Santa isn’t the only one logging flight time on Christmas. Savvy travelers know that December 25 is the cheapest day of the holiday season to fly and jump at the chance to stroll through only moderately busy airports. But a bit of savings isn’t the only reason to book a flight. According to Rick Seaney, CEO of the deal site FareCompare, traveling on the holiday also means having a better chance of making it to your destination on time and in decent psychological condition.
“The bottom line is that it’s a better day to fly because there is less chaos and because people like to head to the airport after Santa comes in the morning so everyone is in a pretty good mood,” says Seaney. “The airline employees tend to be pretty jovial.”
There are practical considerations as well. Christmas falls on a Wednesday this year, which means that flight on Christmas eve will be less expensive – Tuesday is almost invariably the cheapest day of the week to travel – and airports will be absolutely packed with fliers who got a decent deal. Happy as those holiday travelers may be to have avoided astronomical weekend prices, they may be less happy with their travel experience: A little less than 20 percent of holiday flights are delayed or canceled and trying to find a different route to your final destination on Christmas Eve can be a nightmare because most flights are sold out. On Christmas Day, when seat supply dips slightly and demand plummets, airlines have an easier time finding passengers alternate routes.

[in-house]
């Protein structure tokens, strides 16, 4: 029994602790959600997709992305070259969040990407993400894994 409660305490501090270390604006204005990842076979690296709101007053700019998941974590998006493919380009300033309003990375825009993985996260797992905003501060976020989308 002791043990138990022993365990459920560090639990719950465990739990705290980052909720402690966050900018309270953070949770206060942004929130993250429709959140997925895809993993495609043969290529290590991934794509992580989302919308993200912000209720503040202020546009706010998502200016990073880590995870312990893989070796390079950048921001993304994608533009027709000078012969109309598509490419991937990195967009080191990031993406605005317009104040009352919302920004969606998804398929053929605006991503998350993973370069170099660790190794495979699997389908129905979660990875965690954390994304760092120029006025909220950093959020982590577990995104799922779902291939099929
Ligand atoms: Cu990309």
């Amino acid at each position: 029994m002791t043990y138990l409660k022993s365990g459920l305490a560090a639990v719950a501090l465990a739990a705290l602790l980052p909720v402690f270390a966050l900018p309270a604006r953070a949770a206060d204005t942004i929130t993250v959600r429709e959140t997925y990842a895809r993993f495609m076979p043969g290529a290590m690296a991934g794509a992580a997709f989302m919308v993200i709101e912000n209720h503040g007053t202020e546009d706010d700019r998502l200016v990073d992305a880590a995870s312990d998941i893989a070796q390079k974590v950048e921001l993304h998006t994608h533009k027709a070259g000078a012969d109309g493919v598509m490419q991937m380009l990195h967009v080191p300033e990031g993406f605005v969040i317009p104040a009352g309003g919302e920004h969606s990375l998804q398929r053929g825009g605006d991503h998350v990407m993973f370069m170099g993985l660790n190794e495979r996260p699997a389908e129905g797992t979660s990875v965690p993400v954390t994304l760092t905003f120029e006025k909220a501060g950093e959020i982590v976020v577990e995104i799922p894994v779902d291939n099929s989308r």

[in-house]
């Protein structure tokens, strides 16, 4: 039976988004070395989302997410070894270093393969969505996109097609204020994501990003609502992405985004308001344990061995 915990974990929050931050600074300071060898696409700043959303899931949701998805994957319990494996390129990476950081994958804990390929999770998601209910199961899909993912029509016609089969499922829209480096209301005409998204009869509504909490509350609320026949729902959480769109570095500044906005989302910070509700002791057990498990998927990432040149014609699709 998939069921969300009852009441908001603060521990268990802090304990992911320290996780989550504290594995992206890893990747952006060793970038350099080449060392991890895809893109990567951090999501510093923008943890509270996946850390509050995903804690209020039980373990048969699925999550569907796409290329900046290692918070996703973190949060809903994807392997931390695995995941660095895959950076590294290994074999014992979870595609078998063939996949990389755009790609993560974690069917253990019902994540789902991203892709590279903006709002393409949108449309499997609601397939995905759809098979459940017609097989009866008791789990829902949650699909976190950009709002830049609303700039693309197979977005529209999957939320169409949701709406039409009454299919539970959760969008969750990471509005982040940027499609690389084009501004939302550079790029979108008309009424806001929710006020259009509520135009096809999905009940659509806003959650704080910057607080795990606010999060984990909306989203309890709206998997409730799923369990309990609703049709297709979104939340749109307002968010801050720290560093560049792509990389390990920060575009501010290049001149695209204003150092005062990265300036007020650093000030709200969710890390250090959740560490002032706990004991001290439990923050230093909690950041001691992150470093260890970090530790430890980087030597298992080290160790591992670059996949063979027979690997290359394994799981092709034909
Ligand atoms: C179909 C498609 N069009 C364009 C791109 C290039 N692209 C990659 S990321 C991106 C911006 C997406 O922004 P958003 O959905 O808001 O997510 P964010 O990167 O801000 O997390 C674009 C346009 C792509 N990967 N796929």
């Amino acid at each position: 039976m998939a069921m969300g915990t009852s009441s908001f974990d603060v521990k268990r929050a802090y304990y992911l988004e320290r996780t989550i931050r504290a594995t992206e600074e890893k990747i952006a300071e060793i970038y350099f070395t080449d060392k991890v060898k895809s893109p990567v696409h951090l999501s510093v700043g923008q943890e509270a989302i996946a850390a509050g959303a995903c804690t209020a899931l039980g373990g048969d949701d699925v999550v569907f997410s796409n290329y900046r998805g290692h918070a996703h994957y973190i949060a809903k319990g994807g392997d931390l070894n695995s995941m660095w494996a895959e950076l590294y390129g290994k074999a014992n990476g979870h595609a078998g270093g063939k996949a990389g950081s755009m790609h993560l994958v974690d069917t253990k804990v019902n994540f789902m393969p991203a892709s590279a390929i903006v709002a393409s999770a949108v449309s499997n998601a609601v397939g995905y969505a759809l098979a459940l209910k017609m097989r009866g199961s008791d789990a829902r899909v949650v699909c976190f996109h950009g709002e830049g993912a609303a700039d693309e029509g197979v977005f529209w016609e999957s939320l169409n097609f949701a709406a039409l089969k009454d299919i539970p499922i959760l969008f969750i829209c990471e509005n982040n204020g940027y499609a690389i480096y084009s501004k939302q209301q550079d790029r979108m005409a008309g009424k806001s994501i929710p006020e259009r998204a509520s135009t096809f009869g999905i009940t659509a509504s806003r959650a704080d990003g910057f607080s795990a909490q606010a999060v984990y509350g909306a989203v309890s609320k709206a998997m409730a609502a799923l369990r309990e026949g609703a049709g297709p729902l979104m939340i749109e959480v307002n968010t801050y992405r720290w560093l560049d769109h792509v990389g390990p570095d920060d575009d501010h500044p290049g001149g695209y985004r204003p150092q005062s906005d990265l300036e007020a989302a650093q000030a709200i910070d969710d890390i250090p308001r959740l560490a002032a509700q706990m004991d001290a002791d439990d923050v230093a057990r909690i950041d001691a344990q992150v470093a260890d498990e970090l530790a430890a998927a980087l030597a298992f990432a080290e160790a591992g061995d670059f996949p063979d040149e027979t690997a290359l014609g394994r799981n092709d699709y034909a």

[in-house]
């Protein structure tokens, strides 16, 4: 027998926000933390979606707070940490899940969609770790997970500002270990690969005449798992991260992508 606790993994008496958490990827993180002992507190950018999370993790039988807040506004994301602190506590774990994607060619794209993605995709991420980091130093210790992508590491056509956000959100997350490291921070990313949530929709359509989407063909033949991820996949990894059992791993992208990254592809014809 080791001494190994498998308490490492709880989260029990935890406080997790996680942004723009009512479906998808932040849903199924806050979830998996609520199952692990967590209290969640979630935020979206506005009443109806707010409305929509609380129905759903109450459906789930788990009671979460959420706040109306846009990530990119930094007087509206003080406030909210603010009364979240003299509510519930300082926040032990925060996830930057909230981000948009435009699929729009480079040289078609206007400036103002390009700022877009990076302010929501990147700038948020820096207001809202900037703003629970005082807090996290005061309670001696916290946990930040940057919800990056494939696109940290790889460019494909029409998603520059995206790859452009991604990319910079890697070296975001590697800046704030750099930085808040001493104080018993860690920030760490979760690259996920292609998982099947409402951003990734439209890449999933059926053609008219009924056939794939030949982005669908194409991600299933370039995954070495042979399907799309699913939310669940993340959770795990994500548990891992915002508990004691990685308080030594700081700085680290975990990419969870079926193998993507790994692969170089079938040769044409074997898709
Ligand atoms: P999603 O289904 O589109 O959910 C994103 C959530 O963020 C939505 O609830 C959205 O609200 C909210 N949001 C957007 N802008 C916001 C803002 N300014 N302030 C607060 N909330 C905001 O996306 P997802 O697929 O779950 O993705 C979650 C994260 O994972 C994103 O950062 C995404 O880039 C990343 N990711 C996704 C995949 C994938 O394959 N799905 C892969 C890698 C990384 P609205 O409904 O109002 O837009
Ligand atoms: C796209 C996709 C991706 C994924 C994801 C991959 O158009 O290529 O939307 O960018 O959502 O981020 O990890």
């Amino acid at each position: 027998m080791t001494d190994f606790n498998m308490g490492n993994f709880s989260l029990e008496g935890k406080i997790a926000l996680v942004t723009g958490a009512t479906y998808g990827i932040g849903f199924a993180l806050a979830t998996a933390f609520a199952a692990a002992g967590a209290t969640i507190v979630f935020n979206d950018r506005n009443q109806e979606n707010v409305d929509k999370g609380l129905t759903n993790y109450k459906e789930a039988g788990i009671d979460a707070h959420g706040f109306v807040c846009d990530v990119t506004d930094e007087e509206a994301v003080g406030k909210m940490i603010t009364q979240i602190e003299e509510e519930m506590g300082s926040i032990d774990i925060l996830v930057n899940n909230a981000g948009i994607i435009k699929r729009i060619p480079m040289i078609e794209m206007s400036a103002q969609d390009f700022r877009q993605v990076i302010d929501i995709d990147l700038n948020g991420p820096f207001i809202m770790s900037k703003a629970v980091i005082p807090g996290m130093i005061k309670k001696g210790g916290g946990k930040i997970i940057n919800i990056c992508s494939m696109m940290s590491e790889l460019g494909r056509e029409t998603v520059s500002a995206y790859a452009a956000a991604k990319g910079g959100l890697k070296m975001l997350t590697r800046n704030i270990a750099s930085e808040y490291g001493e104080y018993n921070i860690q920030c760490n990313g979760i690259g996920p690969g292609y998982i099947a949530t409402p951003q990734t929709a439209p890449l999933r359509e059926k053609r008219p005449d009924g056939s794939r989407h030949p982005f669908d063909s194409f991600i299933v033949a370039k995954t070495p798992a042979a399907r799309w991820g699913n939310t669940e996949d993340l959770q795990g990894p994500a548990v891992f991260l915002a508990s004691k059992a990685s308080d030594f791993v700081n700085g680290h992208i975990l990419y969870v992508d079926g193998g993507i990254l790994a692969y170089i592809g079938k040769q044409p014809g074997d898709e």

“There are middle seats open on Christmas,” says Seaney. “So you’re more likely to actually make it to where you’re going.”
Then there is the matter of getting back. According to Seaney, FareCompare statistics show that airlines treat December 27 as a “magic day,” marking prices up significantly for the following week. This is why he recommends looking for “hacker fares,” combinations of one-way tickets that cost less than round-trip bookings. A cheap Christmas flight and an expensive post-holiday flight are likely to cost less in total than a complete holiday getaway – especially if you’re headed south to the Caribbean or Florida, where smaller carriers offer more competitive prices.
Seaney says that flying during the holiday season is all about planning ahead, managing expectations (your family’s and your own), and doing whatever you can to smooth out the inevitable wrinkles. Flying on Christmas won’t eliminate the stress of the season but it might just minimize it.
More information: The rise of sites like FareCompare has incentivized airlines to price flights similarly in order to avoid falling in deal-results rankings. Comparison shopping is always a good idea, but don’t assume your failure to find a better price is due to your method of searching. In all likelihood, there is simply nothing else out there.
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